Justin Li


Journal Helper

2008-01-06

I thought I would say a few things about my other journal.

I've kept it for 6 years, my first entry on 2002-04-18. The funny thing about that is I had started writing because I wanted to try programming a database, and journaling software was the first thing I thought of; I had written the first few entries as test data. The program I wrote then has long been deleted, but the entries remain. Well, I actually lost the first five or so when I deleted the directory containing the program, but what could I do.

The original journals were written in one plain text file, one line for the date and one line for the concatenated text. The test text didn't need paragraphs, but now I just dump them all into one line. Since I've given up my journaling program, I've instead put the entries into HTML files, one year per file. The advantage there is that I can read my journal in a web browser, and the text will word wrap automatically. I still read my entries in a browser sometimes, especially when I need to read chronologically.

Most of my reading, however, is done in a terminal. I wrote a script a while back since I started using Linux heavily. Besides giving me options for doing statistics on my entries (how many entries I've written, how often I write, the most common words I use) and giving me a single command to backup my journal, it does a pretty neat conjunctive search. Because I have over 1000 entries with 700,000 words (see? the script comes in useful), it's becoming increasingly hard to find previous events to reference. Instead, I would do a simple search for it. For example, I might remember going a school concert then watching a movie. I could simply do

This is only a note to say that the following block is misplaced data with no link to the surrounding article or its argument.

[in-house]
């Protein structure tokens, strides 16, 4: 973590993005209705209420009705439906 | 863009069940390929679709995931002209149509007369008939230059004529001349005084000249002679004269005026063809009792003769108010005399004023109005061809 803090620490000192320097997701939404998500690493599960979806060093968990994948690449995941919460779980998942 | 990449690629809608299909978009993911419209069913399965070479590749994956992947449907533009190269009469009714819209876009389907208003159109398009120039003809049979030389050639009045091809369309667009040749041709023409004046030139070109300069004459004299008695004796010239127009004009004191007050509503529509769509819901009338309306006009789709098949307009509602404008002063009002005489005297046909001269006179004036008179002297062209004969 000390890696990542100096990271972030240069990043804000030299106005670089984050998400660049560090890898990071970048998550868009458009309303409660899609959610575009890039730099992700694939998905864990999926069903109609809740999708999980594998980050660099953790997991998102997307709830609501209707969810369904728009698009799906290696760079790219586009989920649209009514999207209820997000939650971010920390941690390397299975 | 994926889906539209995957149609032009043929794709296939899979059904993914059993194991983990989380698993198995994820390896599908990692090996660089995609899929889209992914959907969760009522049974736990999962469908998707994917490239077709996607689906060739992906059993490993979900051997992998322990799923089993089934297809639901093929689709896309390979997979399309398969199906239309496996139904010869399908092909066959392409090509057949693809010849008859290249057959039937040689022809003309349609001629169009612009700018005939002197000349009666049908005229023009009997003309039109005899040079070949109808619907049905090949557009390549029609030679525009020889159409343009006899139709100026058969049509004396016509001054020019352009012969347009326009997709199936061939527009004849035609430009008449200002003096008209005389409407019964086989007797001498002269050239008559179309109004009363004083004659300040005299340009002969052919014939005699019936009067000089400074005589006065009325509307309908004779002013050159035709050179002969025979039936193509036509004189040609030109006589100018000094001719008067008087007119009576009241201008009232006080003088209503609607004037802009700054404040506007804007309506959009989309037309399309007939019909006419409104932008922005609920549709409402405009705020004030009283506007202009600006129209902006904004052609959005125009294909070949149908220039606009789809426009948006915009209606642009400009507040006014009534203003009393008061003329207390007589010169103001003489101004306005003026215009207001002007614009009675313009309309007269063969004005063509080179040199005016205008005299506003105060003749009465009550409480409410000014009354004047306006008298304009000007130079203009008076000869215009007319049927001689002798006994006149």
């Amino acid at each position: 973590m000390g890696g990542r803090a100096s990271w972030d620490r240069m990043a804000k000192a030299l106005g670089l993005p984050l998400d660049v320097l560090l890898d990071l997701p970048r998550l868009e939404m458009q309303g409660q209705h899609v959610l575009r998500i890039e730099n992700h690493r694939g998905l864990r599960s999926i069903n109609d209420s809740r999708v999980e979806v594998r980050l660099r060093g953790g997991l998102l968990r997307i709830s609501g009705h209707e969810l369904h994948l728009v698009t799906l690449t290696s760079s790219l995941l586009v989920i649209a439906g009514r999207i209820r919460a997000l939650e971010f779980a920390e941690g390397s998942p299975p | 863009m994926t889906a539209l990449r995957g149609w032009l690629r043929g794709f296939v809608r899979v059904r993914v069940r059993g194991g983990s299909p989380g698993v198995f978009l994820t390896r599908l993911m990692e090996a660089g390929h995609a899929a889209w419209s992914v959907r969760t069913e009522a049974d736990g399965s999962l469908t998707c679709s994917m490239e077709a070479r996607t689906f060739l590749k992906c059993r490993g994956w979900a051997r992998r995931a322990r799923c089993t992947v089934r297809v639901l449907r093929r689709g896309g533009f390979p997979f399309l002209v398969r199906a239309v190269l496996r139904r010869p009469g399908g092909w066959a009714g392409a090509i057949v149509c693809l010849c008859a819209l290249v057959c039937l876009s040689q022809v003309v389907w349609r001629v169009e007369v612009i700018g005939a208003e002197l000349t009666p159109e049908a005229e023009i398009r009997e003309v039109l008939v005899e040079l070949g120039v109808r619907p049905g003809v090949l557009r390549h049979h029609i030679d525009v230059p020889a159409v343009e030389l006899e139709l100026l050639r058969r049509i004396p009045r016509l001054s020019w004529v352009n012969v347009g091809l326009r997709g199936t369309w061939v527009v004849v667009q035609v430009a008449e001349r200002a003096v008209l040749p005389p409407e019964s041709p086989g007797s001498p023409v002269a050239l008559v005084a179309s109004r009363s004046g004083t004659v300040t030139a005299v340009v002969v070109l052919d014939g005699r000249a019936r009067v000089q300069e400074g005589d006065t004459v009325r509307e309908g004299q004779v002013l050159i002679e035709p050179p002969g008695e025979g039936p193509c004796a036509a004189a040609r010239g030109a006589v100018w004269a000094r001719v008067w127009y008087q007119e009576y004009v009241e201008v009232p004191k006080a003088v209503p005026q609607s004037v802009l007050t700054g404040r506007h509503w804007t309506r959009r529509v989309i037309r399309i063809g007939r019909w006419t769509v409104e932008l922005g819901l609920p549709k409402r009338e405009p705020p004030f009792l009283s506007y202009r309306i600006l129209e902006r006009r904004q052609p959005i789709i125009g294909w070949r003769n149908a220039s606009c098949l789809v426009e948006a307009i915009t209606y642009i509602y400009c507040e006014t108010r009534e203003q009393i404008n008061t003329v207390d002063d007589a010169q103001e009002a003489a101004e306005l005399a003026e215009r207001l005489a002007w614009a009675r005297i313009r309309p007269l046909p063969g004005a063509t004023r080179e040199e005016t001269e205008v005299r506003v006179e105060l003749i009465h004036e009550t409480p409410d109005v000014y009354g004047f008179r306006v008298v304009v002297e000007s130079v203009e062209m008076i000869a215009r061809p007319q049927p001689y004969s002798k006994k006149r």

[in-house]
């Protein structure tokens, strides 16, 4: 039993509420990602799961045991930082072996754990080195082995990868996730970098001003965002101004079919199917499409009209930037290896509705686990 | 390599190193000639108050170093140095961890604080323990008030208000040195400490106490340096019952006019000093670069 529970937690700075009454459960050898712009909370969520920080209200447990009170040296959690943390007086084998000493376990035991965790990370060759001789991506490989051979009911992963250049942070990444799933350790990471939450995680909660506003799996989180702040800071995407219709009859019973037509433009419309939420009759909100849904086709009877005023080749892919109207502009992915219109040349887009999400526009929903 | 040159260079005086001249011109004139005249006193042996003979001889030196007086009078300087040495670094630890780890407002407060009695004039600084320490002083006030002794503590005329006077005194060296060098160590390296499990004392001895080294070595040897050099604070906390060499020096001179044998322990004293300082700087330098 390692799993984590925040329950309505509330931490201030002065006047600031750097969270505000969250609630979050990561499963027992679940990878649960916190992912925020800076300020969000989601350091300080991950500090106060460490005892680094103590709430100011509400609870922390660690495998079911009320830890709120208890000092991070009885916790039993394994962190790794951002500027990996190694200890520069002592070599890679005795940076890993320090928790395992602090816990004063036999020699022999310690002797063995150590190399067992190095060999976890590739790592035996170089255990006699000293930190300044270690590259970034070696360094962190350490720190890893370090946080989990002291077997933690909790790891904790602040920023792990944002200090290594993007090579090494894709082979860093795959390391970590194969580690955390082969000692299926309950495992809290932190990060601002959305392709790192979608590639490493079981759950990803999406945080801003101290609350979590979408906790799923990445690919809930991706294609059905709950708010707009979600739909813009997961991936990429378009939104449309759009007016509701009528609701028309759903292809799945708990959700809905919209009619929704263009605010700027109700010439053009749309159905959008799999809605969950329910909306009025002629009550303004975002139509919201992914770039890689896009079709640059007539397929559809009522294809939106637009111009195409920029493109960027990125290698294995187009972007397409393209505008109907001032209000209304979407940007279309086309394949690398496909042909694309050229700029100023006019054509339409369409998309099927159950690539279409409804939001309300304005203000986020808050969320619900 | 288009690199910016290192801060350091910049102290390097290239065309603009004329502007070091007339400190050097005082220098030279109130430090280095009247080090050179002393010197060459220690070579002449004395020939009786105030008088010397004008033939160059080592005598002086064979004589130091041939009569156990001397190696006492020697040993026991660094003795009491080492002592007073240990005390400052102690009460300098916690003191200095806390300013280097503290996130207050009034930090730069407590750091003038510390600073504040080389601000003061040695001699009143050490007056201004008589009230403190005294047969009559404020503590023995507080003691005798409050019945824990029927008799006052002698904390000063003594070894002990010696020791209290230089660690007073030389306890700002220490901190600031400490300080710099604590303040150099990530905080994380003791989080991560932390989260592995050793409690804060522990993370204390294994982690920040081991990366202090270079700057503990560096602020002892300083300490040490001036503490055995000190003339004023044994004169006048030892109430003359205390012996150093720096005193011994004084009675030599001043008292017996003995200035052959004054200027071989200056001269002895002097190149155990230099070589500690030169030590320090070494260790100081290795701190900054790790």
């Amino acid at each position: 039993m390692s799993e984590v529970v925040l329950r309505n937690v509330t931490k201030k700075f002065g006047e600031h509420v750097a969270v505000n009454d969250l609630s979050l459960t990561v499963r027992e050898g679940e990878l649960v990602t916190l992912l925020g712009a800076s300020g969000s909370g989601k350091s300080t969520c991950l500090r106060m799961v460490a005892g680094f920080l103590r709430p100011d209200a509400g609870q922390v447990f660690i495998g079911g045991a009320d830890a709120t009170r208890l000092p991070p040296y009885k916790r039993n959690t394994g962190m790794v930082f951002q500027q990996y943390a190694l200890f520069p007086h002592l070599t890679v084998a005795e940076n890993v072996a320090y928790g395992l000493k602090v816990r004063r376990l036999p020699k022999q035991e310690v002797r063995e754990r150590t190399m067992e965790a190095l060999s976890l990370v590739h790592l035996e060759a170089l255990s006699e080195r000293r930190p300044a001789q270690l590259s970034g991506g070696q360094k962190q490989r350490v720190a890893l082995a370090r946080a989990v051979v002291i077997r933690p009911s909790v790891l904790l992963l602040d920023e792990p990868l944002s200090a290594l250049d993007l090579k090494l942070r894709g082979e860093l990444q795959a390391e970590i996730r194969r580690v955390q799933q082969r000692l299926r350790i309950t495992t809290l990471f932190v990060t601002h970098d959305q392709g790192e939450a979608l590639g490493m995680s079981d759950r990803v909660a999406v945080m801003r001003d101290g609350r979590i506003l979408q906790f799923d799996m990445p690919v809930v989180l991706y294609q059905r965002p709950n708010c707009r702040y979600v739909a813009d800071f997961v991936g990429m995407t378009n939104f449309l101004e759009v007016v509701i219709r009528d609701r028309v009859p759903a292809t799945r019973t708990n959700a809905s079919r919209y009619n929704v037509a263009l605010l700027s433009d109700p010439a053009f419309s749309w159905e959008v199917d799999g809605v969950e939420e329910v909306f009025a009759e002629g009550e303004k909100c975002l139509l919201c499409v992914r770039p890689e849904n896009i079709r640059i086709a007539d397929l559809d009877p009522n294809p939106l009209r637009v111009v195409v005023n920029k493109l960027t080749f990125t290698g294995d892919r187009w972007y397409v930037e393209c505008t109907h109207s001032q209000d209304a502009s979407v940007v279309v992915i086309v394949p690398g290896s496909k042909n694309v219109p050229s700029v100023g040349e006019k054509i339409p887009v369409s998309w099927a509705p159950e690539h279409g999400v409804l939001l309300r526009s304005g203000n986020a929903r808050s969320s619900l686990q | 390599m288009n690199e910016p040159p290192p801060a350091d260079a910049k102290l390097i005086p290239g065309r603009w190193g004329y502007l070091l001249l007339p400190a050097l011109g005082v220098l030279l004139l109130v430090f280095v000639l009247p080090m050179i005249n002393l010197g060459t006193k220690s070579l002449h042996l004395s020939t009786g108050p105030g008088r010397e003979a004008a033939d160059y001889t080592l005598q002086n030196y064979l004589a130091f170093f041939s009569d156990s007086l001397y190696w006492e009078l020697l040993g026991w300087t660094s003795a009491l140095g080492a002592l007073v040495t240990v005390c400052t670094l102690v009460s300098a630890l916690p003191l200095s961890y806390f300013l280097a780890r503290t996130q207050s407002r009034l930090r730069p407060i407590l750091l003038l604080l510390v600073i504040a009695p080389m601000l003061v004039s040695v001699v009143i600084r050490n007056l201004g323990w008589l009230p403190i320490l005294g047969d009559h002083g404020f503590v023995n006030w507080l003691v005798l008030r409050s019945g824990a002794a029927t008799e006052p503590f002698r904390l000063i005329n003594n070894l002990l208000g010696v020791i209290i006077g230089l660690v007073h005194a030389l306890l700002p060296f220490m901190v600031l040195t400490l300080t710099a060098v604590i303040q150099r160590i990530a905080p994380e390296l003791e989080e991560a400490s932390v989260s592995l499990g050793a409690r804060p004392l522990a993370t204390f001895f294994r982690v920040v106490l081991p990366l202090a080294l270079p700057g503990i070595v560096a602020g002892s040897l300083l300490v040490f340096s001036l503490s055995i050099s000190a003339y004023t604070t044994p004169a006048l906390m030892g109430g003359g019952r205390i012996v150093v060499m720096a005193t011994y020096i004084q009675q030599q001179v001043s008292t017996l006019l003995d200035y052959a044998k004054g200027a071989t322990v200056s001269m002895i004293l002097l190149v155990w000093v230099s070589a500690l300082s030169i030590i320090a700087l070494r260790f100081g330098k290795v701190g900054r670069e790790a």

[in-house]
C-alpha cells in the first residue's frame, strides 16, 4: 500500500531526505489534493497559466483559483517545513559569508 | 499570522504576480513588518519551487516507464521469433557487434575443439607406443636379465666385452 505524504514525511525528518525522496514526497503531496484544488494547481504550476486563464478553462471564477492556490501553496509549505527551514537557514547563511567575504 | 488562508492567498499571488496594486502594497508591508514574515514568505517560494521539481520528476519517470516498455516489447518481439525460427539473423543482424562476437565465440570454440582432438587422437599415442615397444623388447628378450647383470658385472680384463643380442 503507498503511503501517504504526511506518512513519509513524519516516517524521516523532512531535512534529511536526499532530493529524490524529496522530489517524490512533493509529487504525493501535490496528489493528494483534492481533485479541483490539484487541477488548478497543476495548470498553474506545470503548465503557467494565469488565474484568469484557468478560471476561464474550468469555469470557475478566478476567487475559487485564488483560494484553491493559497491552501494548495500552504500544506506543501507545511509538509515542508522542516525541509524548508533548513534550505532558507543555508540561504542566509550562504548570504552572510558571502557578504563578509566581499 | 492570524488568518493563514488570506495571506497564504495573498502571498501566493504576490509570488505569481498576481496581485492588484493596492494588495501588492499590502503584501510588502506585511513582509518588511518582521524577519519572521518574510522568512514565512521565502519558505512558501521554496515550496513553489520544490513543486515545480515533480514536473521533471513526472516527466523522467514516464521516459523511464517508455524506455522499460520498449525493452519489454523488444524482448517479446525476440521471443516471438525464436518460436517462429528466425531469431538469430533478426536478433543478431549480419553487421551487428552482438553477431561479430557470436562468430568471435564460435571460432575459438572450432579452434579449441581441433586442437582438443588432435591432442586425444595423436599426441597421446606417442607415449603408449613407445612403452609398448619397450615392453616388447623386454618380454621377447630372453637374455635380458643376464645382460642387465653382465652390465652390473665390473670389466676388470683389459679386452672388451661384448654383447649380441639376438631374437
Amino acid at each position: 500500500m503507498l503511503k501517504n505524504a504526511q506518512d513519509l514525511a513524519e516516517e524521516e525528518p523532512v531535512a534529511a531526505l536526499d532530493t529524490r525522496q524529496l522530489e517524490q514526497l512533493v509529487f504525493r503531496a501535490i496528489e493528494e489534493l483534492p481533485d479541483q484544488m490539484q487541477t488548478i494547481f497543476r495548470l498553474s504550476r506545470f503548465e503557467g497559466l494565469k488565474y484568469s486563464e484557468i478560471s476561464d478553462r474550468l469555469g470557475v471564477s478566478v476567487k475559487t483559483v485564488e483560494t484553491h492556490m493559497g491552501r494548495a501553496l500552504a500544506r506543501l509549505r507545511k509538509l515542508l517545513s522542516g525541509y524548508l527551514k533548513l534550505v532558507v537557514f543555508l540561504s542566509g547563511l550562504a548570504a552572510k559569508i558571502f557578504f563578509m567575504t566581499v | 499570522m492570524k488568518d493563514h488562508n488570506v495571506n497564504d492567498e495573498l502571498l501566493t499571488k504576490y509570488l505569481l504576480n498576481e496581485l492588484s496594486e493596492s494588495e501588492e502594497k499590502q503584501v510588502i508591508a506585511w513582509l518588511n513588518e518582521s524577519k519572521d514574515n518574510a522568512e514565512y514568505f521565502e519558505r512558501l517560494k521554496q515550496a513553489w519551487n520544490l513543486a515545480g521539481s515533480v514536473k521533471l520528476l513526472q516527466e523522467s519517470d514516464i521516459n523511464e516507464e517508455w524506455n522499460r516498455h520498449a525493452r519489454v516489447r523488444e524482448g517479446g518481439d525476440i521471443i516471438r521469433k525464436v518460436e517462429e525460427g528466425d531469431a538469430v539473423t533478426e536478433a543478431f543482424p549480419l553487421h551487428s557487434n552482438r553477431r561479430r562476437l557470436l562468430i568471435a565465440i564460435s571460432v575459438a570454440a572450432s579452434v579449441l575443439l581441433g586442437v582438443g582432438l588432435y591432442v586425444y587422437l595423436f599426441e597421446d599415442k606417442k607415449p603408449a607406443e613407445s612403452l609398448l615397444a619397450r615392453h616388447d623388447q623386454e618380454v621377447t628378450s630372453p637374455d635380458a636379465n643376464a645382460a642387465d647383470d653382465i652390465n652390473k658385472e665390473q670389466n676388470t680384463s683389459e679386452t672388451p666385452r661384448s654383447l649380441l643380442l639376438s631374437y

./tools -Sd concert movie

and that will give me all the dates in which the words 'concert' and 'movie' appears. Again, it's a neat little script that takes all the search terms and uses them in grep, piping them one after the other. Such is the power of Linux.

I haven't changed the basic layout of my journal for a few years now, but lately I've been trying to think of a different format. Because grep doesn't how I have one line for dates and one line for the text, it has problem searching for a certain date. If I want entries which reference, say, the entry for Christmas of 2005, the output will be all messed up, since it actually matches the date of the entry, but gives the text of the entry before that (since it's the line above, which is how it gets the date). There's probably a really easy way of changing the script to handle that, but I haven't found it yet.

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